His journey was filled with challenges and troubles but he overcame them all and set so many records in the mountaineering world. Kukuczka started his climb of eight thousanders from Lhotse in 1979. He traveled a normal route in the post-monsoons season. He reached the summit without supplemental oxygen. After Lhotse, Kukuczka set foot on Mount Everest. In 1980 with Leszek Cichy and Krzysztof Wielicki, he did the first winter ascent of Mount Everest. The expedition was led by Andrzej Zawada. The team followed a normal route as everyone does.

Mount Makalu was the next stop for Kukuczka. He reached a double goal on Makalu in 1981: A variation on Makalu La- the huge saddle between the main peak and Makalu II and the NW Ridge, solo. After Mount Makalu, Kukuczka followed the normal route to summit Broad Peak in 1982. Gasherbrum I and Gasherbrum II were ascended in alpine style in 1983. Kukuczka and Kurtyka climbed new routes both on Gasherbrum I and Gasherbrum II.

Kukuczka returned to Broad Peak in 1984 to open a new route including the traverse of the Three Broad Peaks summits. 1985 started out spectacular for Kukuczka, he climbed Dhaulagiri with Andrzej Czok. In the same year, he ascended Cho Oyu. This was his second winter ascent. He was supported by other climbers from Poland and it was the first time a new route had been opened on an eight-thousander in winter.

In the summer of 1985, Kukuczka teamed up with Andrzej and other members of his team to summit Nanga Parbat in a new route. After his successful summit, he went on to ascend Kanchenjunga in 1986. The same year he also climbed K2 in alpine style. This was a very huge challenge for him as K2 is very dangerous. He successfully summited K2 and also opened a new route on the South face of K2.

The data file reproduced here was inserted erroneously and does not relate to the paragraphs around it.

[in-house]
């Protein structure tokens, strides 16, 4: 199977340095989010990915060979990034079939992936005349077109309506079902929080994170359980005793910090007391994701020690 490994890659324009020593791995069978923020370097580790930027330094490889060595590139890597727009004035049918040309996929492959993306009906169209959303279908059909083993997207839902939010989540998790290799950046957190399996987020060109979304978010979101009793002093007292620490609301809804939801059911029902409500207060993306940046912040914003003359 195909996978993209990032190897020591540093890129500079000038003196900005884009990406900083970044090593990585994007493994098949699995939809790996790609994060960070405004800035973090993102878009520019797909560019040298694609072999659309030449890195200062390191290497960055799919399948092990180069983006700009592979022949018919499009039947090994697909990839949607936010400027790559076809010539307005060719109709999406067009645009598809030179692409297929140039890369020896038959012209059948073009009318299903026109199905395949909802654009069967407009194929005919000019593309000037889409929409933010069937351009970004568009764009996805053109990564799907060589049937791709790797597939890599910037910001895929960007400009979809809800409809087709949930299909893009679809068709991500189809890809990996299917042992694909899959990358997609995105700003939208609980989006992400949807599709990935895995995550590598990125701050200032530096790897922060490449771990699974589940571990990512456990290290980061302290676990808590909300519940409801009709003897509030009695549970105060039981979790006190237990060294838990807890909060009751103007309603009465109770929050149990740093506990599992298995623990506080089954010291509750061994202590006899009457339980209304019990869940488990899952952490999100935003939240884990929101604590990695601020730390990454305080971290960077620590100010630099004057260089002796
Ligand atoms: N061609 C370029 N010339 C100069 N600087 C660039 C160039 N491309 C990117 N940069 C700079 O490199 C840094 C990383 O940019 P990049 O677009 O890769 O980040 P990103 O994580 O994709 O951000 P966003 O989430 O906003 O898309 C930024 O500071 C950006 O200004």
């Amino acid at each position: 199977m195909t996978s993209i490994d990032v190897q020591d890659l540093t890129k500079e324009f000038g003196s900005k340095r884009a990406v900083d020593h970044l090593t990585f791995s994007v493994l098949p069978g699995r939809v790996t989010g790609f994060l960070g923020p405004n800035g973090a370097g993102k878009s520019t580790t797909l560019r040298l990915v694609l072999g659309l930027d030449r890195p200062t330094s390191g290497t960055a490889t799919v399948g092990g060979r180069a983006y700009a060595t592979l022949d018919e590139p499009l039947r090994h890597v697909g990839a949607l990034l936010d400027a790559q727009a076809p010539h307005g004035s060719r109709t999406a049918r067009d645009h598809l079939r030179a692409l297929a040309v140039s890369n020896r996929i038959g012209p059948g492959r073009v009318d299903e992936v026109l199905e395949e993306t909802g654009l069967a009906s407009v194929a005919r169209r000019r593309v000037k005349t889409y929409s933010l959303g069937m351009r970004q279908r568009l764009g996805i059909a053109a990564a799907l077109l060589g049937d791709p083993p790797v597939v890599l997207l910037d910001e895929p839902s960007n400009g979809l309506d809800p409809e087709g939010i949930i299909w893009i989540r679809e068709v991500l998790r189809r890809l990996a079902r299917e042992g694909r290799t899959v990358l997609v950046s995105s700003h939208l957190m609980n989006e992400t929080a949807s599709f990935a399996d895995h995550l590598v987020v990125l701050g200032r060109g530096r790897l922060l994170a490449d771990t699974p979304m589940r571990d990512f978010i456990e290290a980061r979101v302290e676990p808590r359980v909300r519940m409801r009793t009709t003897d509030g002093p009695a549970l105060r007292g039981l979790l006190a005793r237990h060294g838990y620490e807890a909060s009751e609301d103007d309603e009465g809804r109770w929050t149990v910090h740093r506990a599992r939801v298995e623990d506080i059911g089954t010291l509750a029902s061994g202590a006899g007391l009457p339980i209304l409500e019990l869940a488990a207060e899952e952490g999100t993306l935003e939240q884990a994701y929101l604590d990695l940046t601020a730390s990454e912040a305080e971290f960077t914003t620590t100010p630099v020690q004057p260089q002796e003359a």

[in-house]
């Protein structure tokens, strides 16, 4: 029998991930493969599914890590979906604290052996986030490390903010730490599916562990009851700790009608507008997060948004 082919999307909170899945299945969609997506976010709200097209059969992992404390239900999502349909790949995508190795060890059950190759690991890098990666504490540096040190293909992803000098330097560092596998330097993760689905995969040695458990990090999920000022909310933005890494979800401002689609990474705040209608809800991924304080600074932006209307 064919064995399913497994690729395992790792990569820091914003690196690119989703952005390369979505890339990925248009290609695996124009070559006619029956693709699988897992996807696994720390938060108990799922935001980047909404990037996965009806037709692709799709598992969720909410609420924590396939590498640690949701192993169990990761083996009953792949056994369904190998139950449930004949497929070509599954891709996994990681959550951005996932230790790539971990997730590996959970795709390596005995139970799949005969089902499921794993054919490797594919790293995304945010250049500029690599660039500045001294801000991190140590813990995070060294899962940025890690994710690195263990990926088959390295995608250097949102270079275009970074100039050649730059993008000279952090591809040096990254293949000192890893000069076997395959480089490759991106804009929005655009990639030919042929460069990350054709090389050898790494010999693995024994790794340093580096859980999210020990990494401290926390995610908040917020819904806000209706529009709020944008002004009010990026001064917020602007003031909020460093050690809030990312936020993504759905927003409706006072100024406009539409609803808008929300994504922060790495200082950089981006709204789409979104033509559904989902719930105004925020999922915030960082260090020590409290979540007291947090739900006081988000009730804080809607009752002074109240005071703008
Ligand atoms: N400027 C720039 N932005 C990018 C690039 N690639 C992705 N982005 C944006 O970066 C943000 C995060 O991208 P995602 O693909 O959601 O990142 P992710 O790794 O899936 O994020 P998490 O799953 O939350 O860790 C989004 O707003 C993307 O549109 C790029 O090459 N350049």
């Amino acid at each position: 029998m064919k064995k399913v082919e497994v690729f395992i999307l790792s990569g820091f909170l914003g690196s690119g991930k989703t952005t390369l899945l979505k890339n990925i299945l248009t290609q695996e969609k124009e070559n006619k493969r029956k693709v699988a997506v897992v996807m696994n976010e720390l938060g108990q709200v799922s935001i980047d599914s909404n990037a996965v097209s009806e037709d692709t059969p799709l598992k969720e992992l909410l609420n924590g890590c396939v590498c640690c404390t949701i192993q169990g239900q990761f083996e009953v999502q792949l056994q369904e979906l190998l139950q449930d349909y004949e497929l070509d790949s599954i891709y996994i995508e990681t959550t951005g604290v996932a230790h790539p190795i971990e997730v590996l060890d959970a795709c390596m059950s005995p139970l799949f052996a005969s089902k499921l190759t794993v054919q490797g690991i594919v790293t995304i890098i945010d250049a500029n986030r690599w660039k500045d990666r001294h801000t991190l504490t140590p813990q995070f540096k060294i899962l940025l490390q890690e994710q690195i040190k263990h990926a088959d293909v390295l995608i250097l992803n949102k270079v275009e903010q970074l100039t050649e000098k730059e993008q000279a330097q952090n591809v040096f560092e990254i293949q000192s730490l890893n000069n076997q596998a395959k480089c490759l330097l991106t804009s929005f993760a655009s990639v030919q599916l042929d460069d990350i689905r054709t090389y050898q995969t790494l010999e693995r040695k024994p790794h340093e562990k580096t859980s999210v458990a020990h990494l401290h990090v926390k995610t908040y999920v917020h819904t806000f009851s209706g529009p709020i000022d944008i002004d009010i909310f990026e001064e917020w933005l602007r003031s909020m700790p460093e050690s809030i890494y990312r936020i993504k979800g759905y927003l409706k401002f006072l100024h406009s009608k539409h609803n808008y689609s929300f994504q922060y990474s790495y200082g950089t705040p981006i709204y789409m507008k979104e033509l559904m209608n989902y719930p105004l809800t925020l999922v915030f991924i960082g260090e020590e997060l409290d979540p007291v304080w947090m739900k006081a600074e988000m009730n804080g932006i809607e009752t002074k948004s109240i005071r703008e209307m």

With only a few eight-thousanders left, Kukuczka was filled with high spirits. His next ascent would be Manaslu in the same year in harsh winter conditions. He made the first ascent of the Manaslu NE face. After his early climb on Manaslu, Kukuczka and Artur Hajzer summited Annapurna North Face in 1987. He returned to the mountains with Artur again in September of that same year and made a first ascent of East Ridge ShishaPangma on September 18, 1987.

Jerzy Kukuczka summited all the fourteen eight-thousanders with his will and passion. His show of courage and determination are a great source of motivation for climbers of the new generation. He has summited some of the mountains twice as well. He is a real hero of the mountaineering community.

In case you just missed it:

Death of Jerzy Kukuczka

Death of Jerzy Kukuczka

Jerzy Kukuczka died on 24 October 1989. He was attempting an alpine-style climb of the unclimbed South Face of Lhotse with Ryszard Pawolowski. Kukuczka was leading a pitch at an altitude of about 8,200 meters on a 6mm secondhand rope. He had picked up that rope in a market in Kathmandu.

According to Ryszard Pawlowski, the main single rope that was being used was too jammed and the climbers decided to use a transport rope instead of the main single rope. When Kukuczka lost his footing and fell. The cord snapped, causing him to fall around 2,000 meters to his death. Kukuczka was in his 40s at the time. His body was never discovered and he was lost in the mountains forever.

Jerzy Kukuczka’s death was an immense loss to the mountaineering community. The death of the second man to climb the eight-thousanders released a really sad wave. His work and his passion are what define his journey as a mountaineer and avid climber.

“In the moment of being on top there is no explosion of joy.” Happiness is felt when you have everything in front of you, when you know that you have only a few dozen meters towards the goal. That’s exactly the moment of happiness. In other words, happiness is in the aspiration, not in the attainment.

– (Jerzy Kukuczka, 1948-1989)


Traveller, Travel Blogger and SEO Expert who combines his love for exploration with his talent for writing and digital marketing.

Related Articles

Leave a Reply

Your email address will not be published. Required fields are marked *

Back to top button